I woke up around 08:00 today, but could hear the rain still falling outside; so, I decided to sleep in longer. I finally got up at 10:00; it was still raining outside, but I was determined to see something today, rain or no rain. I then showered, dressed, grabbed my camera and umbrella, and walked outside. The rain had now stopped and I ended up carrying my umbrella around the rest of the day, never having to use it. I first walked through the Old City to the Mary of Nazareth International Center (located right next to the Basilica of the Annunciation. I went inside, looked at the ruins of homes that have been dated to the time of Jesus, and then walked to their reception desk; once there I met a man originally from the United States but now volunteering at the center with his French wife; he told me about the place and then walked me to the multimedia presentation about Mary and Jesus Christ; the presentation is split in to four rooms and each one is fifteen minutes long. The doors to the first room opened and I went inside and sat down. The first room covered the Torah and the rest of the Old Testament – scriptures that Mary had read and studied as a child; the second room covered the Annunciation and her betrothal to Joseph, the son of David; the third room covered Jesus as a child; the fourth and last room covered Jesus’ ministry, crucifixion, and resurrection. The whole multimedia presentation was really more about the Gospels than Mary, but did emphasize her role throughout. Also, as a fil fanatic, I did enjoy seeing clips from ‘The Bible: In the Beginning . . .’, ‘The Ten Commandments’, ‘Jesus of Nazareth’, and other religious films that were used in the presentation. After the presentation, I was informed that the center was closing for lunch (it was now 12:30) and would be opened again at 14:30. I then walked out of the center and walked to Mary’s Well, which is the site of the historic well and city center of Nazareth; it is also the traditional site of the Annunciation for some faiths – the site where the Angel Gabriel appeared to Mary and announced that she would bear the Son of God. Mary’s well has been renovated twice (in 1967 and again in 2000) and looks very new; although it has been modeled to look how it would’ve looked two thousand years ago. I then walked to St. Gabriel’s Orthodox Church, which is the traditional Orthodox place of the Annunciation. Inside the Orthodox Church were many rich frescoes, paintings, and other religious iconography. There was also a short corridor that led to the spring where the Orthodox faith believes the Annunciation occurred. I walked up to the spring, then around the church, before exiting it. I then walked to a nearby restaurant and had chicken shawarma rolls, French fries, and some excellent German wheat beer – I also spent too much money for such a simple meal, I will have to start eating street food or fast food from now on to save my bank. During lunch, I finished reading ‘The Imitation of Christ’, a book from the early fifteenth-century and at one time the second most read and owned book, behind the Bible.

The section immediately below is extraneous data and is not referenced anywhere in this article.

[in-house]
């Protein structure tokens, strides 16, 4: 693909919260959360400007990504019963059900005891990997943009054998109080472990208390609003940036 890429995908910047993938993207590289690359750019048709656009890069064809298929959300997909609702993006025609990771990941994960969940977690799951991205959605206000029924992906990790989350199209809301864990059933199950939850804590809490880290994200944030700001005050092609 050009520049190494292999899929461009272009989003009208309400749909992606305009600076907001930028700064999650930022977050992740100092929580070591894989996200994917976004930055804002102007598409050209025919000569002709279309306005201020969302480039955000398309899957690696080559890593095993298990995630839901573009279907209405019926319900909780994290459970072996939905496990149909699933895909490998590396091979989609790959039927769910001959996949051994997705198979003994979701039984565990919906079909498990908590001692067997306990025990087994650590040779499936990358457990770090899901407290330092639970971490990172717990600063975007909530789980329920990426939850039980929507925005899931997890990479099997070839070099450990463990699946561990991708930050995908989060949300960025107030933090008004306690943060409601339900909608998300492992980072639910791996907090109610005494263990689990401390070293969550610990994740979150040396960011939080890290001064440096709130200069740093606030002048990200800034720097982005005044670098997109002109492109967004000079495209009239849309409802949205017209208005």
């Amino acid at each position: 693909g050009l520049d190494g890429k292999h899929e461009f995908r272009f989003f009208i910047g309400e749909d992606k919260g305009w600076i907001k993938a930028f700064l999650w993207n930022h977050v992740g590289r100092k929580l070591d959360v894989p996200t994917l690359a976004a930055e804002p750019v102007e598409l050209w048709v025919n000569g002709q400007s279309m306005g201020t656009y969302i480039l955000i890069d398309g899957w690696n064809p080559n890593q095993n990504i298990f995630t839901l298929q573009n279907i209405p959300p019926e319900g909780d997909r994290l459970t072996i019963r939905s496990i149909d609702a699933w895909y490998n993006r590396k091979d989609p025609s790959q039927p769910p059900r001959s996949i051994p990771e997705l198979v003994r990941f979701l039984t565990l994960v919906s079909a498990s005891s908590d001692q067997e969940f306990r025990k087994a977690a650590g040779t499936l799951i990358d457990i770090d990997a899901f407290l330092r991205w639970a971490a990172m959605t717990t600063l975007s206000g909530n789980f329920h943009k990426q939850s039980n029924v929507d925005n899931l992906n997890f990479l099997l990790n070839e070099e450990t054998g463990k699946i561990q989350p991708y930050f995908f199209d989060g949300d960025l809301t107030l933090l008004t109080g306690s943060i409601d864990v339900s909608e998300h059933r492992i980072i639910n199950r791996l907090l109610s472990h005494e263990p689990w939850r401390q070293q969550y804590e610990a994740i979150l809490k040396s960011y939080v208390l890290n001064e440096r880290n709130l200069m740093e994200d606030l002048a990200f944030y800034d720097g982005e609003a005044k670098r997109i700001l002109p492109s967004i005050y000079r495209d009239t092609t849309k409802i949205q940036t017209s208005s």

After lunch, I walked around the Old City and back to the Mary of Nazareth International Center. Once back at the center, I took the elevator to the top floors and walked around the chapel they have, which has some beautiful painting detailing the Gospel. I then walked around the rooftop garden and had great views of the city of Nazareth, as well as the Basilica of the Annunciation. I then took the elevator back down to the first floor and watched a forty minute video on the different churches in Israel, how the divisions occurred, and the steps they are taking for reunification. I learned that several churches split due to the Council of Chalcedon in 451 AD (they did not accept the decision that Jesus Christ is God) – Syriac Orthodox Church, Ethiopian Orthodox Church, Armenian Apostolic Church, and the Coptic Orthodox Church – and that the Great Schism of 1054 AD resulted in the division between east and west – Greek Orthodox Church and Roman Catholic Church. After watching the video, I thanked the staff at the center, made a donation, and then walked outside. Then, I crossed the street and entered in to sanctuary that houses the Basilica of the Annunciation (the largest church in the Middle East). I first viewed all the different multi-cultural artwork (mosaics, painted tiles, sculpted reliefs) donated from around the world; most of them depicted the Madonna and Child, but others just showed the Virgin Mary or parts of the Gospel. Next, I entered inside the lower level of the Basilica of the Annunciation and walked up to the grotto, which is the traditional site of the Annunciation for the Roman Catholic Church. [RECAP: the Annunciation may have taken place at Mary’s Well, the spring in St. Gabriel Orthodox Church, or the grotto in the Basilica of the Annunciation – you decide.] After walking around the lower level, I walked up the stairs to the first level and viewed more multi-cultural artwork donated from around the world, as well as the beautiful design of the basilica itself. Then I walked outside, past some archaeological excavations of ancient Nazareth, and to the Church of St. Joseph, which was built in 1914 AD on the site of an earlier, twelfth-century AD church; travelers who had visited the site in the seventh-century AD pointed out that this had been the site of the “Carpentry Shop of Joseph;” later traditions identified the place as the “House of Joseph.” I walked around the church and the crypt underneath before exiting it and then I exited the sanctuary. Next, I walked around the Old City some more before walking to a nearby supermarket to buy a jug of lemonade to quench my thirst and some beer and wine to quench my appetite. Then I walked to the local McDonalds and ordered two “Big America” burgers, which were actually quite large (if I had known the size beforehand, I would’ve just bought one). Then I walked back to the hostel, ate one burger, put the other in the refrigerator, and drank my jug of lemonade. I also pitted the two beer bottles I had bought against each other in a taste test; one was an Israeli beer (Maccabee Lager) and the other was a Palestinian beer (Taybeh Golden – which is what I drank the previous night) – it was Israel versus Palestine; they both had their good qualities and both were refreshing, but the Palestinian beer had more character, a pleasant citrus taste, was more crisp, and just all around superior; so, Palestine wins . . . in beer . . . not real life. I then talked with some other hostel guests before heading out to an ATM to grab much needed cash and then to extend my stay at the hostel for one more night. After that, I returned to the hostel living area and opened up the Palestinian Cabernet Sauvignon I had purchased; it was produced at the Taybeh Winery (the same Taybeh that made the beer I had just drunk) and tasted of pepper and blackcurrant; it was also chalk full of tannins; overall, it tasted fine, but lacked complexity and elegance. After finishing the bottle of wine, I then went to sleep, hoping for a bright sun-shining day.